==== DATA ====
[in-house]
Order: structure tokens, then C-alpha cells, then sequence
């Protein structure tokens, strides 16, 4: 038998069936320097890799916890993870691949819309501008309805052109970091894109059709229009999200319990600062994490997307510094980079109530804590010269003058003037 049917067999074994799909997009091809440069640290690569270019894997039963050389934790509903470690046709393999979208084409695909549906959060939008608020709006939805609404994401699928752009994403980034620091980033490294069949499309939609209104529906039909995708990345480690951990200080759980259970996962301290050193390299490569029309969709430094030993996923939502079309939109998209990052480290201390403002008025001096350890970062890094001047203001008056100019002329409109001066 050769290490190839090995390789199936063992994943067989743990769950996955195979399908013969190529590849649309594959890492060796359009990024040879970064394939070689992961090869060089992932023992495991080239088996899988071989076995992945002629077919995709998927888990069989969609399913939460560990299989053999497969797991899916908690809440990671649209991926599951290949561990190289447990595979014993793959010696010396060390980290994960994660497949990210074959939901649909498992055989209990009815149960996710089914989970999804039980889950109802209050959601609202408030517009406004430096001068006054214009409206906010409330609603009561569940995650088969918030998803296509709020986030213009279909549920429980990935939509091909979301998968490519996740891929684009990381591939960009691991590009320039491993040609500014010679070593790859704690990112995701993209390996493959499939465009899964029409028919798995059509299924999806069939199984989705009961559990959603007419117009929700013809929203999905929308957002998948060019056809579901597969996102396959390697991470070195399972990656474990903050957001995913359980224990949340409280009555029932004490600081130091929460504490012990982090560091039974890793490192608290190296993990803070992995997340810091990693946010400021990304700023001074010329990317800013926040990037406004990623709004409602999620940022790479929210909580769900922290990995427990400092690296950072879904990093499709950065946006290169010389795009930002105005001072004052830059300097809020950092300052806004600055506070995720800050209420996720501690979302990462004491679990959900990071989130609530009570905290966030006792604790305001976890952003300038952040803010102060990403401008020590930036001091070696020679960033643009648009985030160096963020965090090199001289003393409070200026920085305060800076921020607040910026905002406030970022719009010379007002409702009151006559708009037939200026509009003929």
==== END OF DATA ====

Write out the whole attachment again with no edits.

[in-house]
Order: structure tokens, then C-alpha cells, then sequence
């Protein structure tokens, strides 16, 4: 038998069936320097890799916890993870691949819309501008309805052109970091894109059709229009999200319990600062994490997307510094980079109530804590010269003058003037 049917067999074994799909997009091809440069640290690569270019894997039963050389934790509903470690046709393999979208084409695909549906959060939008608020709006939805609404994401699928752009994403980034620091980033490294069949499309939609209104529906039909995708990345480690951990200080759980259970996962301290050193390299490569029309969709430094030993996923939502079309939109998209990052480290201390403002008025001096350890970062890094001047203001008056100019002329409109001066 050769290490190839090995390789199936063992994943067989743990769950996955195979399908013969190529590849649309594959890492060796359009990024040879970064394939070689992961090869060089992932023992495991080239088996899988071989076995992945002629077919995709998927888990069989969609399913939460560990299989053999497969797991899916908690809440990671649209991926599951290949561990190289447990595979014993793959010696010396060390980290994960994660497949990210074959939901649909498992055989209990009815149960996710089914989970999804039980889950109802209050959601609202408030517009406004430096001068006054214009409206906010409330609603009561569940995650088969918030998803296509709020986030213009279909549920429980990935939509091909979301998968490519996740891929684009990381591939960009691991590009320039491993040609500014010679070593790859704690990112995701993209390996493959499939465009899964029409028919798995059509299924999806069939199984989705009961559990959603007419117009929700013809929203999905929308957002998948060019056809579901597969996102396959390697991470070195399972990656474990903050957001995913359980224990949340409280009555029932004490600081130091929460504490012990982090560091039974890793490192608290190296993990803070992995997340810091990693946010400021990304700023001074010329990317800013926040990037406004990623709004409602999620940022790479929210909580769900922290990995427990400092690296950072879904990093499709950065946006290169010389795009930002105005001072004052830059300097809020950092300052806004600055506070995720800050209420996720501690979302990462004491679990959900990071989130609530009570905290966030006792604790305001976890952003300038952040803010102060990403401008020590930036001091070696020679960033643009648009985030160096963020965090090199001289003393409070200026920085305060800076921020607040910026905002406030970022719009010379007002409702009151006559708009037939200026509009003929």